On Aug 31, the Madras High Court had allowed the Nuclear Power Corporation of India Ltd (NPCIL) to load fuel in the plant's first reactor. However, activists who are opposed to commissioning of the plant challenged this order in the Supreme Court.
Appearing on their behalf, senior advocate Prashant Bhushan argued in the apex court today that many changes have been made in the Kudankulam plant since 1989 when environmental clearance was last given. He appealed for another environment impact assessment to be done soon.
After Bhushan alleged that the Centre is keen on commissioning the plant mainly because a huge amount of money has been invested in it, the court said, "It is a serious matter and we are taking it seriously. Everyone is concerned with the safety of the people around the plant. If we are not satisfied with the safety, we can stop it."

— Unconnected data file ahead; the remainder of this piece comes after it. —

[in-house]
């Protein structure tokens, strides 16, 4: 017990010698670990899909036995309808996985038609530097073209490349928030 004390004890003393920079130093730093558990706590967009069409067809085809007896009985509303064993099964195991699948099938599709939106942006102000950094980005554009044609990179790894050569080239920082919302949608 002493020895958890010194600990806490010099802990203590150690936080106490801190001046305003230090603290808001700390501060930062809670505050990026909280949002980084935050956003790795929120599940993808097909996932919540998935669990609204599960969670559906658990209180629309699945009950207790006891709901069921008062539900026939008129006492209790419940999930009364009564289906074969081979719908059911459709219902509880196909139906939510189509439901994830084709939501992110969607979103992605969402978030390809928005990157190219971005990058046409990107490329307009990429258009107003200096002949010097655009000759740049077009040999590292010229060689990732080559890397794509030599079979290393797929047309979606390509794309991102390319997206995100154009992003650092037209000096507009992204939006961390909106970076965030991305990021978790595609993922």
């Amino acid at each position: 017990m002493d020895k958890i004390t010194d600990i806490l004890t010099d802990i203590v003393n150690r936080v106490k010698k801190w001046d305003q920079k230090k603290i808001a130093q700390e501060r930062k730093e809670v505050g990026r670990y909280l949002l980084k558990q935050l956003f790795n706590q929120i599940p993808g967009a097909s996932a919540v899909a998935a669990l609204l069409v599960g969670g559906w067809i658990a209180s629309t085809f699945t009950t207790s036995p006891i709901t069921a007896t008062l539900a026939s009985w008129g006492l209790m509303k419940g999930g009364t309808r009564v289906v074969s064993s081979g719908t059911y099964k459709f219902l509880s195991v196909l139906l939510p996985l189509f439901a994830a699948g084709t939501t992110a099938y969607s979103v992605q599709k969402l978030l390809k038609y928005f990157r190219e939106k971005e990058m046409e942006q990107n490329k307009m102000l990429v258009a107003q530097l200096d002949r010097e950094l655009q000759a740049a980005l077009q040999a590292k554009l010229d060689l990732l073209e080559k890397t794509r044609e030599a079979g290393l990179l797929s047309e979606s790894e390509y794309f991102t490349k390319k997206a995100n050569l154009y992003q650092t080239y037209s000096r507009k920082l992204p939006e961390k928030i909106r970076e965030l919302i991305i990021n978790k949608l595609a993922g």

Earlier the NPCIL stated in an affidavit that "All safety measures are in place. Even if a Fukushima type of incident were to occur, Kudankulam is fully equipped to withstand any such unlikely event."
The court was informed that the Atomic Energy Regulatory Board had recently given a clearance for the commissioning of the first unit at the plant. Other mandatory licences for the Kudankulam plant have also been obtained, the Centre told the court.
Over the last one year, villagers living near the plant have organised several protests because they fear a nuclear radiation leak. The Peoples Movement Against Nuclear Energy (PMANE) has been at the forefront of the stir. Their contention is that radioactivity will impact the ecology and affect the livelihoood of fisherfolk.